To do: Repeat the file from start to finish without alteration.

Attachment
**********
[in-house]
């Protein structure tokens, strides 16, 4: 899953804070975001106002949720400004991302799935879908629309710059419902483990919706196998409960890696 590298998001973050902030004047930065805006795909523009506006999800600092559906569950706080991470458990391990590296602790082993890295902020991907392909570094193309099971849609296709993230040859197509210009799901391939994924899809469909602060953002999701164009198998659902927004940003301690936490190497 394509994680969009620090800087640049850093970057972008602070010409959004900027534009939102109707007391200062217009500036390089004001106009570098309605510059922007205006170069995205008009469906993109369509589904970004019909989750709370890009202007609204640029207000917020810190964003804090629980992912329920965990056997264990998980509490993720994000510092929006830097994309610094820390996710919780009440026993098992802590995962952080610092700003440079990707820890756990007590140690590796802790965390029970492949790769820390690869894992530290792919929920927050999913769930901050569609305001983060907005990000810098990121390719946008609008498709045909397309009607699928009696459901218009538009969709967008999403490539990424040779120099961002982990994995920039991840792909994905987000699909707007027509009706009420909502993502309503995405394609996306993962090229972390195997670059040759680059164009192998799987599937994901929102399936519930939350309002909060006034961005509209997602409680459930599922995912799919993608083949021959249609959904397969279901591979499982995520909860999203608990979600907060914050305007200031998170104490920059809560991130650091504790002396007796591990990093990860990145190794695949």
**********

[in-house]
């Protein structure tokens, strides 16, 4: 899953804070975001106002949720400004991302799935879908629309710059419902483990919706196998409960890696 590298998001973050902030004047930065805006795909523009506006999800600092559906569950706080991470458990391990590296602790082993890295902020991907392909570094193309099971849609296709993230040859197509210009799901391939994924899809469909602060953002999701164009198998659902927004940003301690936490190497 394509994680969009620090800087640049850093970057972008602070010409959004900027534009939102109707007391200062217009500036390089004001106009570098309605510059922007205006170069995205008009469906993109369509589904970004019909989750709370890009202007609204640029207000917020810190964003804090629980992912329920965990056997264990998980509490993720994000510092929006830097994309610094820390996710919780009440026993098992802590995962952080610092700003440079990707820890756990007590140690590796802790965390029970492949790769820390690869894992530290792919929920927050999913769930901050569609305001983060907005990000810098990121390719946008609008498709045909397309009607699928009696459901218009538009969709967008999403490539990424040779120099961002982990994995920039991840792909994905987000699909707007027509009706009420909502993502309503995405394609996306993962090229972390195997670059040759680059164009192998799987599937994901929102399936519930939350309002909060006034961005509209997602409680459930599922995912799919993608083949021959249609959904397969279901591979499982995520909860999203608990979600907060914050305007200031998170104490920059809560991130650091504790002396007796591990990093990860990145190794695949």